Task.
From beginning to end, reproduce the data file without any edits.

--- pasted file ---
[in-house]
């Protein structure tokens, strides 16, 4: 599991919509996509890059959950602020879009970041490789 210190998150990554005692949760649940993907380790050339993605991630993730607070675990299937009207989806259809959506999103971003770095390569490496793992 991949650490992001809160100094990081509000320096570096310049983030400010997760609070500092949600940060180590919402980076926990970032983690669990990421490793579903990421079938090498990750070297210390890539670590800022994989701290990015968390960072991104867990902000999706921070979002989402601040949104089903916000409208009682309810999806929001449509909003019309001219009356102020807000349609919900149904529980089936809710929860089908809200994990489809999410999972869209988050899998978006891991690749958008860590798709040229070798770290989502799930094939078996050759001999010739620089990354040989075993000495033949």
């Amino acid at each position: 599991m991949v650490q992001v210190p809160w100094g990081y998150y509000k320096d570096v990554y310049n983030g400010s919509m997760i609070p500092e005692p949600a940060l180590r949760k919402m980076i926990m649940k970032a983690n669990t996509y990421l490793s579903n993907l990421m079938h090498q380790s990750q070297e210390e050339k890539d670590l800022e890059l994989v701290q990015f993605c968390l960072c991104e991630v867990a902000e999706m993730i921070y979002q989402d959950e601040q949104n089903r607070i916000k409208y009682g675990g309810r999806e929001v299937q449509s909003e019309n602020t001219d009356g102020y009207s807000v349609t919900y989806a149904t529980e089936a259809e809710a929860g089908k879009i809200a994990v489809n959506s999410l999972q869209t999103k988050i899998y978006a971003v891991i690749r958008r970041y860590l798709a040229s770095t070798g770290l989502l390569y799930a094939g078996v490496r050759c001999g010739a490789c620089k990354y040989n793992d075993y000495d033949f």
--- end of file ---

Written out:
[in-house]
């Protein structure tokens, strides 16, 4: 599991919509996509890059959950602020879009970041490789 210190998150990554005692949760649940993907380790050339993605991630993730607070675990299937009207989806259809959506999103971003770095390569490496793992 991949650490992001809160100094990081509000320096570096310049983030400010997760609070500092949600940060180590919402980076926990970032983690669990990421490793579903990421079938090498990750070297210390890539670590800022994989701290990015968390960072991104867990902000999706921070979002989402601040949104089903916000409208009682309810999806929001449509909003019309001219009356102020807000349609919900149904529980089936809710929860089908809200994990489809999410999972869209988050899998978006891991690749958008860590798709040229070798770290989502799930094939078996050759001999010739620089990354040989075993000495033949």
């Amino acid at each position: 599991m991949v650490q992001v210190p809160w100094g990081y998150y509000k320096d570096v990554y310049n983030g400010s919509m997760i609070p500092e005692p949600a940060l180590r949760k919402m980076i926990m649940k970032a983690n669990t996509y990421l490793s579903n993907l990421m079938h090498q380790s990750q070297e210390e050339k890539d670590l800022e890059l994989v701290q990015f993605c968390l960072c991104e991630v867990a902000e999706m993730i921070y979002q989402d959950e601040q949104n089903r607070i916000k409208y009682g675990g309810r999806e929001v299937q449509s909003e019309n602020t001219d009356g102020y009207s807000v349609t919900y989806a149904t529980e089936a259809e809710a929860g089908k879009i809200a994990v489809n959506s999410l999972q869209t999103k988050i899998y978006a971003v891991i690749r958008r970041y860590l798709a040229s770095t070798g770290l989502l390569y799930a094939g078996v490496r050759c001999g010739a490789c620089k990354y040989n793992d075993y000495d033949f």